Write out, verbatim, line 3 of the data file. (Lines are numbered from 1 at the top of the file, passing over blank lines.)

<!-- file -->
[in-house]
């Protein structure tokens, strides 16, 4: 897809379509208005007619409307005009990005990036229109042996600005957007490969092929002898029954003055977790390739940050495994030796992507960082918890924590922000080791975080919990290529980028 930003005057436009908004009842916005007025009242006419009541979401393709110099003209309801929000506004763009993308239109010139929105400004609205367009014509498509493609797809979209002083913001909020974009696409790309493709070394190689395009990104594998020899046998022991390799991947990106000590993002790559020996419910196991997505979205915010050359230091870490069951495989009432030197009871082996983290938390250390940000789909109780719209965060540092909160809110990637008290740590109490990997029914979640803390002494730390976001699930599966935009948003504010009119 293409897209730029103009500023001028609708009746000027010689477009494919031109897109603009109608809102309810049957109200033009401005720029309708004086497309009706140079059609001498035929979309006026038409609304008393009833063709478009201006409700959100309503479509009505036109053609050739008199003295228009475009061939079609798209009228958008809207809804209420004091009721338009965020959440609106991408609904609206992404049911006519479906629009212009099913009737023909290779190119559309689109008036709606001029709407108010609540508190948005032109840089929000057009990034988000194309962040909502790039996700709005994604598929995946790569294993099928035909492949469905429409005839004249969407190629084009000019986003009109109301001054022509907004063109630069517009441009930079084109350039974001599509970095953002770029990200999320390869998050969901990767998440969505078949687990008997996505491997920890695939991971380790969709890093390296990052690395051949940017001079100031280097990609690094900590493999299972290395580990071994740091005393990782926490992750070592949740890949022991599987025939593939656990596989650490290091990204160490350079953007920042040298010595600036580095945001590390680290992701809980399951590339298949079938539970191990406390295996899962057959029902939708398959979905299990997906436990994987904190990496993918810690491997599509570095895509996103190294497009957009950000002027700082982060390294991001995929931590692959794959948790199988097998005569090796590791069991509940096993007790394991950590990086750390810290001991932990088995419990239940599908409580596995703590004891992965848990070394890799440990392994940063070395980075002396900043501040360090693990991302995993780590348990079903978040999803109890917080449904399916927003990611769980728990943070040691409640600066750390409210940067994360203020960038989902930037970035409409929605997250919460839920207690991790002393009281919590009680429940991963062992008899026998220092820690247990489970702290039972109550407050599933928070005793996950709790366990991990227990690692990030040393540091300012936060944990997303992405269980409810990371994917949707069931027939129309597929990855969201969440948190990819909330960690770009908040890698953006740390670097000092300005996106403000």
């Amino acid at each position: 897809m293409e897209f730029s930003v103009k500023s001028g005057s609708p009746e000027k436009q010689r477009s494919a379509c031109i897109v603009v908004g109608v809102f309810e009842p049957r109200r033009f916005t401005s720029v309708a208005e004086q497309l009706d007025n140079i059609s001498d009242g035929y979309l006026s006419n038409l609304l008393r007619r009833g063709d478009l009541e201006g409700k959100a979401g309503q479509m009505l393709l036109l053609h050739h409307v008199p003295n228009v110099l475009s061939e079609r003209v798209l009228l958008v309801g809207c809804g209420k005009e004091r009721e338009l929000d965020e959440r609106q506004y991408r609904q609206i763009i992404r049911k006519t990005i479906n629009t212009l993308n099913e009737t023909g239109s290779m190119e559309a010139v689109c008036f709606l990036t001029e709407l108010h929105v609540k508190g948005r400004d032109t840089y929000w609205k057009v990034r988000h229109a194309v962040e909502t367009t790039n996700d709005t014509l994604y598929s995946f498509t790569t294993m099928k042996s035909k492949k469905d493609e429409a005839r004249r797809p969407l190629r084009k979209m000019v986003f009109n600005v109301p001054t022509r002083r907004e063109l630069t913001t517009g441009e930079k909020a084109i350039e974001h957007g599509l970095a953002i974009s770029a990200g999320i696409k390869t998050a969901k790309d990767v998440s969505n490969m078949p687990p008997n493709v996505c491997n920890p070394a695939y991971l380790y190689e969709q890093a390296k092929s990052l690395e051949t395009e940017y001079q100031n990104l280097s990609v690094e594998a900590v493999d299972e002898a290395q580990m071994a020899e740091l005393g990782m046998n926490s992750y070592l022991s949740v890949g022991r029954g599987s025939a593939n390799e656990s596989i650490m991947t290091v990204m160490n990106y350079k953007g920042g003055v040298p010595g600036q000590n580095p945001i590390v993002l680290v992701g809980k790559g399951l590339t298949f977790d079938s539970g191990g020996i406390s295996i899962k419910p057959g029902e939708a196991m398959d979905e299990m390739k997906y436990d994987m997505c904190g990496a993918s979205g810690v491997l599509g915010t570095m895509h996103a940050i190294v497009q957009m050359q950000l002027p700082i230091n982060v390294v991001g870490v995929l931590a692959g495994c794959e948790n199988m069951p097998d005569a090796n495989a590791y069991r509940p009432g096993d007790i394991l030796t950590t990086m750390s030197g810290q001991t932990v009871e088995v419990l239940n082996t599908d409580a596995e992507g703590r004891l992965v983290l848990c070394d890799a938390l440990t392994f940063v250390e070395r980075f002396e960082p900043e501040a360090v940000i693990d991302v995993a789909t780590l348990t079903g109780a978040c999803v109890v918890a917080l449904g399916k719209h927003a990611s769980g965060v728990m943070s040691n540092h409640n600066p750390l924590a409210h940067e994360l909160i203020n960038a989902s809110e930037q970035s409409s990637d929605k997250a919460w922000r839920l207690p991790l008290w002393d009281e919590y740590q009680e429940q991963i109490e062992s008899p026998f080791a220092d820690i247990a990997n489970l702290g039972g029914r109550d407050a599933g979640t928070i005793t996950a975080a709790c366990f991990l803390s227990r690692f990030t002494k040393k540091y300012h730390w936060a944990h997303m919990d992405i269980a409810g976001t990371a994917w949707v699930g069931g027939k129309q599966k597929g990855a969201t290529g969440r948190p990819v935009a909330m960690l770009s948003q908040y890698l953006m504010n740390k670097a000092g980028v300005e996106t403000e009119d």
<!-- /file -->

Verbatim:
């Amino acid at each position: 897809m293409e897209f730029s930003v103009k500023s001028g005057s609708p009746e000027k436009q010689r477009s494919a379509c031109i897109v603009v908004g109608v809102f309810e009842p049957r109200r033009f916005t401005s720029v309708a208005e004086q497309l009706d007025n140079i059609s001498d009242g035929y979309l006026s006419n038409l609304l008393r007619r009833g063709d478009l009541e201006g409700k959100a979401g309503q479509m009505l393709l036109l053609h050739h409307v008199p003295n228009v110099l475009s061939e079609r003209v798209l009228l958008v309801g809207c809804g209420k005009e004091r009721e338009l929000d965020e959440r609106q506004y991408r609904q609206i763009i992404r049911k006519t990005i479906n629009t212009l993308n099913e009737t023909g239109s290779m190119e559309a010139v689109c008036f709606l990036t001029e709407l108010h929105v609540k508190g948005r400004d032109t840089y929000w609205k057009v990034r988000h229109a194309v962040e909502t367009t790039n996700d709005t014509l994604y598929s995946f498509t790569t294993m099928k042996s035909k492949k469905d493609e429409a005839r004249r797809p969407l190629r084009k979209m000019v986003f009109n600005v109301p001054t022509r002083r907004e063109l630069t913001t517009g441009e930079k909020a084109i350039e974001h957007g599509l970095a953002i974009s770029a990200g999320i696409k390869t998050a969901k790309d990767v998440s969505n490969m078949p687990p008997n493709v996505c491997n920890p070394a695939y991971l380790y190689e969709q890093a390296k092929s990052l690395e051949t395009e940017y001079q100031n990104l280097s990609v690094e594998a900590v493999d299972e002898a290395q580990m071994a020899e740091l005393g990782m046998n926490s992750y070592l022991s949740v890949g022991r029954g599987s025939a593939n390799e656990s596989i650490m991947t290091v990204m160490n990106y350079k953007g920042g003055v040298p010595g600036q000590n580095p945001i590390v993002l680290v992701g809980k790559g399951l590339t298949f977790d079938s539970g191990g020996i406390s295996i899962k419910p057959g029902e939708a196991m398959d979905e299990m390739k997906y436990d994987m997505c904190g990496a993918s979205g810690v491997l599509g915010t570095m895509h996103a940050i190294v497009q957009m050359q950000l002027p700082i230091n982060v390294v991001g870490v995929l931590a692959g495994c794959e948790n199988m069951p097998d005569a090796n495989a590791y069991r509940p009432g096993d007790i394991l030796t950590t990086m750390s030197g810290q001991t932990v009871e088995v419990l239940n082996t599908d409580a596995e992507g703590r004891l992965v983290l848990c070394d890799a938390l440990t392994f940063v250390e070395r980075f002396e960082p900043e501040a360090v940000i693990d991302v995993a789909t780590l348990t079903g109780a978040c999803v109890v918890a917080l449904g399916k719209h927003a990611s769980g965060v728990m943070s040691n540092h409640n600066p750390l924590a409210h940067e994360l909160i203020n960038a989902s809110e930037q970035s409409s990637d929605k997250a919460w922000r839920l207690p991790l008290w002393d009281e919590y740590q009680e429940q991963i109490e062992s008899p026998f080791a220092d820690i247990a990997n489970l702290g039972g029914r109550d407050a599933g979640t928070i005793t996950a975080a709790c366990f991990l803390s227990r690692f990030t002494k040393k540091y300012h730390w936060a944990h997303m919990d992405i269980a409810g976001t990371a994917w949707v699930g069931g027939k129309q599966k597929g990855a969201t290529g969440r948190p990819v935009a909330m960690l770009s948003q908040y890698l953006m504010n740390k670097a000092g980028v300005e996106t403000e009119d």